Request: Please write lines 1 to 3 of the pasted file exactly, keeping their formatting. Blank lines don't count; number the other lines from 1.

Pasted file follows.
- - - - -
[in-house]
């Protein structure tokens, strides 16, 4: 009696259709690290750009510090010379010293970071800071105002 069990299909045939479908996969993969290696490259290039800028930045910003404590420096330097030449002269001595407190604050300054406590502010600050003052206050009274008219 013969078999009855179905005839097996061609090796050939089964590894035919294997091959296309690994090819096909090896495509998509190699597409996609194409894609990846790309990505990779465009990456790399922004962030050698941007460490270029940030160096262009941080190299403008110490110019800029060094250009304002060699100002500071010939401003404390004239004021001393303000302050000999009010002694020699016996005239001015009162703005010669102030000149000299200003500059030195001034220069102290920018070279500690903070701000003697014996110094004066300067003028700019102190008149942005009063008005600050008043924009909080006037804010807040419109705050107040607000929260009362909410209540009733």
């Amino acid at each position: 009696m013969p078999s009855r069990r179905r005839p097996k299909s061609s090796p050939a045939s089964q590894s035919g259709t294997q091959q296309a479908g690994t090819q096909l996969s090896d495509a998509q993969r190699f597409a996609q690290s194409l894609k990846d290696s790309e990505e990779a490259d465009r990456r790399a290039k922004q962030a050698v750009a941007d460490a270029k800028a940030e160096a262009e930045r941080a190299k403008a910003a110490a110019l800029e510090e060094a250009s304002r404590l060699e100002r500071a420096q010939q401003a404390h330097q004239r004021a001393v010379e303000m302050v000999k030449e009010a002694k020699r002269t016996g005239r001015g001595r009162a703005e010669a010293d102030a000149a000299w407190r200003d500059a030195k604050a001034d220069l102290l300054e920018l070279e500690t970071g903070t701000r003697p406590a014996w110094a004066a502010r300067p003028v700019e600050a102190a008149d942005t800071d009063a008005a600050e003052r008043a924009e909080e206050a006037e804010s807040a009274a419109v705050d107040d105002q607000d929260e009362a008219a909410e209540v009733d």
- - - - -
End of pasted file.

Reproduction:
[in-house]
């Protein structure tokens, strides 16, 4: 009696259709690290750009510090010379010293970071800071105002 069990299909045939479908996969993969290696490259290039800028930045910003404590420096330097030449002269001595407190604050300054406590502010600050003052206050009274008219 013969078999009855179905005839097996061609090796050939089964590894035919294997091959296309690994090819096909090896495509998509190699597409996609194409894609990846790309990505990779465009990456790399922004962030050698941007460490270029940030160096262009941080190299403008110490110019800029060094250009304002060699100002500071010939401003404390004239004021001393303000302050000999009010002694020699016996005239001015009162703005010669102030000149000299200003500059030195001034220069102290920018070279500690903070701000003697014996110094004066300067003028700019102190008149942005009063008005600050008043924009909080006037804010807040419109705050107040607000929260009362909410209540009733």
């Amino acid at each position: 009696m013969p078999s009855r069990r179905r005839p097996k299909s061609s090796p050939a045939s089964q590894s035919g259709t294997q091959q296309a479908g690994t090819q096909l996969s090896d495509a998509q993969r190699f597409a996609q690290s194409l894609k990846d290696s790309e990505e990779a490259d465009r990456r790399a290039k922004q962030a050698v750009a941007d460490a270029k800028a940030e160096a262009e930045r941080a190299k403008a910003a110490a110019l800029e510090e060094a250009s304002r404590l060699e100002r500071a420096q010939q401003a404390h330097q004239r004021a001393v010379e303000m302050v000999k030449e009010a002694k020699r002269t016996g005239r001015g001595r009162a703005e010669a010293d102030a000149a000299w407190r200003d500059a030195k604050a001034d220069l102290l300054e920018l070279e500690t970071g903070t701000r003697p406590a014996w110094a004066a502010r300067p003028v700019e600050a102190a008149d942005t800071d009063a008005a600050e003052r008043a924009e909080e206050a006037e804010s807040a009274a419109v705050d107040d105002q607000d929260e009362a008219a909410e209540v009733d």